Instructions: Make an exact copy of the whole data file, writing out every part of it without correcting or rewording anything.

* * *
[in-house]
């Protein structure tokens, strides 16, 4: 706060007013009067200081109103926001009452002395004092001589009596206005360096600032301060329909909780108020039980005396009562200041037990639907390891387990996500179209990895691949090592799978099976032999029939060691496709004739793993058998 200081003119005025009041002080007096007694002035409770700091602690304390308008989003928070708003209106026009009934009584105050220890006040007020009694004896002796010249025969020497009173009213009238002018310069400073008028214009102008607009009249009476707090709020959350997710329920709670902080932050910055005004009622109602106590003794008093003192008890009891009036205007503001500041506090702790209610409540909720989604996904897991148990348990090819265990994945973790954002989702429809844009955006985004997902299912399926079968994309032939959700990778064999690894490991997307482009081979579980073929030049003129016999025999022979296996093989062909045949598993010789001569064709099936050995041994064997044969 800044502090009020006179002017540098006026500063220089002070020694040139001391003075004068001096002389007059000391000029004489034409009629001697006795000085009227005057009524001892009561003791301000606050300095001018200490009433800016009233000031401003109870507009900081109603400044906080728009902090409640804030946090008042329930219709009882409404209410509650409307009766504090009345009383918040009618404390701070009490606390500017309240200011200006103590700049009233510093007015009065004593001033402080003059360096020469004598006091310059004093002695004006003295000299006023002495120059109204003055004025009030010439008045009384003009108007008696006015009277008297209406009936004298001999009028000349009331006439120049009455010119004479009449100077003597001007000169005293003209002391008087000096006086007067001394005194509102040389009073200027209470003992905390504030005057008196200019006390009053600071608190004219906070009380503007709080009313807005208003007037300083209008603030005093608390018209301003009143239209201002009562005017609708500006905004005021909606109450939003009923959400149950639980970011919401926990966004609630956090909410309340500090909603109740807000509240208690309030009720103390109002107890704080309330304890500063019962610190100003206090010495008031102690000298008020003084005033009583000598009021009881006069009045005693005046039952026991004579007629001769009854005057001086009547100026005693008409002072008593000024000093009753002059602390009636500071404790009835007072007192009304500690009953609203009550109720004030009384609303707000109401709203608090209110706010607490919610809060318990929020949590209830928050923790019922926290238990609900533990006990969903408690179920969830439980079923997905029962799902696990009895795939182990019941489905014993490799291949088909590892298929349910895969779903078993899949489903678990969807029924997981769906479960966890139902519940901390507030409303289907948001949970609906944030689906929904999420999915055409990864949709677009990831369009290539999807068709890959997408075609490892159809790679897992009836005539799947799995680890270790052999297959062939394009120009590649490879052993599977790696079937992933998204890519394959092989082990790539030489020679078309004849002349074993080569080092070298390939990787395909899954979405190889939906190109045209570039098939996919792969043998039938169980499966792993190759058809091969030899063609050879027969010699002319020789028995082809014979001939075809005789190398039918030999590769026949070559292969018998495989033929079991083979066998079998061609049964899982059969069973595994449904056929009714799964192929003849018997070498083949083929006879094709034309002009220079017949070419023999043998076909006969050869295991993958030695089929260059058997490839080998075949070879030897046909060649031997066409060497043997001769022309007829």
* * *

[in-house]
């Protein structure tokens, strides 16, 4: 706060007013009067200081109103926001009452002395004092001589009596206005360096600032301060329909909780108020039980005396009562200041037990639907390891387990996500179209990895691949090592799978099976032999029939060691496709004739793993058998 200081003119005025009041002080007096007694002035409770700091602690304390308008989003928070708003209106026009009934009584105050220890006040007020009694004896002796010249025969020497009173009213009238002018310069400073008028214009102008607009009249009476707090709020959350997710329920709670902080932050910055005004009622109602106590003794008093003192008890009891009036205007503001500041506090702790209610409540909720989604996904897991148990348990090819265990994945973790954002989702429809844009955006985004997902299912399926079968994309032939959700990778064999690894490991997307482009081979579980073929030049003129016999025999022979296996093989062909045949598993010789001569064709099936050995041994064997044969 800044502090009020006179002017540098006026500063220089002070020694040139001391003075004068001096002389007059000391000029004489034409009629001697006795000085009227005057009524001892009561003791301000606050300095001018200490009433800016009233000031401003109870507009900081109603400044906080728009902090409640804030946090008042329930219709009882409404209410509650409307009766504090009345009383918040009618404390701070009490606390500017309240200011200006103590700049009233510093007015009065004593001033402080003059360096020469004598006091310059004093002695004006003295000299006023002495120059109204003055004025009030010439008045009384003009108007008696006015009277008297209406009936004298001999009028000349009331006439120049009455010119004479009449100077003597001007000169005293003209002391008087000096006086007067001394005194509102040389009073200027209470003992905390504030005057008196200019006390009053600071608190004219906070009380503007709080009313807005208003007037300083209008603030005093608390018209301003009143239209201002009562005017609708500006905004005021909606109450939003009923959400149950639980970011919401926990966004609630956090909410309340500090909603109740807000509240208690309030009720103390109002107890704080309330304890500063019962610190100003206090010495008031102690000298008020003084005033009583000598009021009881006069009045005693005046039952026991004579007629001769009854005057001086009547100026005693008409002072008593000024000093009753002059602390009636500071404790009835007072007192009304500690009953609203009550109720004030009384609303707000109401709203608090209110706010607490919610809060318990929020949590209830928050923790019922926290238990609900533990006990969903408690179920969830439980079923997905029962799902696990009895795939182990019941489905014993490799291949088909590892298929349910895969779903078993899949489903678990969807029924997981769906479960966890139902519940901390507030409303289907948001949970609906944030689906929904999420999915055409990864949709677009990831369009290539999807068709890959997408075609490892159809790679897992009836005539799947799995680890270790052999297959062939394009120009590649490879052993599977790696079937992933998204890519394959092989082990790539030489020679078309004849002349074993080569080092070298390939990787395909899954979405190889939906190109045209570039098939996919792969043998039938169980499966792993190759058809091969030899063609050879027969010699002319020789028995082809014979001939075809005789190398039918030999590769026949070559292969018998495989033929079991083979066998079998061609049964899982059969069973595994449904056929009714799964192929003849018997070498083949083929006879094709034309002009220079017949070419023999043998076909006969050869295991993958030695089929260059058997490839080998075949070879030897046909060649031997066409060497043997001769022309007829």